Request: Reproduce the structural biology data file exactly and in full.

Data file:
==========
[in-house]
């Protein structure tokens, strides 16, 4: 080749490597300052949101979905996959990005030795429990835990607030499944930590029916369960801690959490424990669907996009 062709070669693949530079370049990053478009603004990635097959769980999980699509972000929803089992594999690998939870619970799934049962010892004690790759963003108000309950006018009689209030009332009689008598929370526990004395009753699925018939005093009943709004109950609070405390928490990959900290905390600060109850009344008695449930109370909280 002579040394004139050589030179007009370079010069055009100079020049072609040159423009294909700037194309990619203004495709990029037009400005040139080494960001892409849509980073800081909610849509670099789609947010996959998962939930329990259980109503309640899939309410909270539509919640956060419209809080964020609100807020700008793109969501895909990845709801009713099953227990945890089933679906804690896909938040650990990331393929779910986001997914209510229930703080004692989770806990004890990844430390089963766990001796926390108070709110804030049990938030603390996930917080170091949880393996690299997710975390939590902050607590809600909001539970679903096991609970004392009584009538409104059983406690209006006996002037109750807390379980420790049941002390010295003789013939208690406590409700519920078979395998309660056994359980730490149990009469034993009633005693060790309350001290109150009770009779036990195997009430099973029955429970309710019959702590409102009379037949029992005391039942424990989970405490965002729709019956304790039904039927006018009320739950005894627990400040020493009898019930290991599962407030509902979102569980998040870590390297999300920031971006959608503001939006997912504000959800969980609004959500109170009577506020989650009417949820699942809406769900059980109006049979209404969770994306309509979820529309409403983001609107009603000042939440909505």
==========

[in-house]
């Protein structure tokens, strides 16, 4: 080749490597300052949101979905996959990005030795429990835990607030499944930590029916369960801690959490424990669907996009 062709070669693949530079370049990053478009603004990635097959769980999980699509972000929803089992594999690998939870619970799934049962010892004690790759963003108000309950006018009689209030009332009689008598929370526990004395009753699925018939005093009943709004109950609070405390928490990959900290905390600060109850009344008695449930109370909280 002579040394004139050589030179007009370079010069055009100079020049072609040159423009294909700037194309990619203004495709990029037009400005040139080494960001892409849509980073800081909610849509670099789609947010996959998962939930329990259980109503309640899939309410909270539509919640956060419209809080964020609100807020700008793109969501895909990845709801009713099953227990945890089933679906804690896909938040650990990331393929779910986001997914209510229930703080004692989770806990004890990844430390089963766990001796926390108070709110804030049990938030603390996930917080170091949880393996690299997710975390939590902050607590809600909001539970679903096991609970004392009584009538409104059983406690209006006996002037109750807390379980420790049941002390010295003789013939208690406590409700519920078979395998309660056994359980730490149990009469034993009633005693060790309350001290109150009770009779036990195997009430099973029955429970309710019959702590409102009379037949029992005391039942424990989970405490965002729709019956304790039904039927006018009320739950005894627990400040020493009898019930290991599962407030509902979102569980998040870590390297999300920031971006959608503001939006997912504000959800969980609004959500109170009577506020989650009417949820699942809406769900059980109006049979209404969770994306309509979820529309409403983001609107009603000042939440909505």